A Boeing 757 with its nose off in for work at Delta Tech Ops. Click for larger.

You hear a lot of complaints from folks about companies outsourcing. In fact, its known within the airline community that many airlines not do their own maintenance. Delta Air Lines works just the opposite. Not only do they not outsource their maintenance, but they also in-source work from other companies from around the globe.

Delta’s Technical Operations (TechOps) is located on the west east side of the airport and is about 1.5 miles long. My tour guide, Anthony Black, thankfully opted for a golf cart, since we had a lot of ground to cover.

Hartsfield–Jackson Atlanta International Airport (ATL) is like its own city, but so is Delta TechOps. The TechOPs is so large, it has its own credit union, mini-hospital and interior roads complete with stop signs.

Delta Tech Ops has hundreds of engines worth millions of dollars each.

Delta Tech Ops has many engines worth millions of dollars each. Click for larger.

Delta flies many different aircraft types with a variety of engines. Down a long hallway are signs with different engine-types hanging from the ceilings (photo). Engines are located all all over the facility in different states of being repaired or overhauled.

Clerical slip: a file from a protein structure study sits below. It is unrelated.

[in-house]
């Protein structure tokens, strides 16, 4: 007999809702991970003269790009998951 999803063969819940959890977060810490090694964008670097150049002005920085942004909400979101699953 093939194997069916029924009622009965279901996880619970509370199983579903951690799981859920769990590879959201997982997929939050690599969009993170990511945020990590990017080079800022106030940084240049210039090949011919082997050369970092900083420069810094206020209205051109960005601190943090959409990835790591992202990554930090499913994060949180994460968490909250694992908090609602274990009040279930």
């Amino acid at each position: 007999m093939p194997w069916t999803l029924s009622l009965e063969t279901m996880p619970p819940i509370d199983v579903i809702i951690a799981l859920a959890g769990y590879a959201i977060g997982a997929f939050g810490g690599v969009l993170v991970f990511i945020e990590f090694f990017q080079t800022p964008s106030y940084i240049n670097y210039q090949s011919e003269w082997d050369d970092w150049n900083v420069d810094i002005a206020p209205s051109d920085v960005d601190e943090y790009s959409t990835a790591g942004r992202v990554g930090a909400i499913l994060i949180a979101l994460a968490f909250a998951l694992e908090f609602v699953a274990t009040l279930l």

Engines are very complex pieces of machinery composed of many different odd-shaped parts. Technicians need to be very careful of labeling each part to make sure they can put the engine-puzzle back together when completed (photo). When the composite fan blades are removed, they are stored separately and not allowed to touch (photo). Just be careful… each blade is worth about $20,000.00.

When the engine is done, it is moved into one of five test cells in the facility (photo). The test cell is a large wind tunnel and each engine will be run for about 8-12 hours to simulate a flight and to make sure it is ready to go back on an aircraft.  After it gets the thumbs up, it is either placed on an aircraft waiting at the facility or packaged up and possibly shipped anywhere in the world for a customer (flight-line photo).

Delta's paint hangars have lifts come down from the ceiling (shouldn't they be called "lowers" then?).

Delta's paint hangars have lifts come down from the ceiling (shouldn't they be called "lowers" then?). Click for larger.

The facility doesn’t just do engine work. They also work on anything from replacing small nuts and bolts, adding winglets and completing an overhaul of an aircraft. About 150 different companies will in-source maintenance at the TechOps center, meaning they keep busy.

Our next stop was taking a look at the paint hangars. They have been very busy recently with the merger with Northwest Airlines, getting all the planes painted over to Delta’s livery. I wasn’t able to see any Delta aircraft being painted, but I was able to check out a Hawaiian Airlines Boeing 767 that was in for a new coat of paint (photo). The hangars have lifts that come down from the ceiling to allow workers to efficiently paint aircraft. This saves time, since the painters are easily able to work around the aircraft with their mechanical lifts.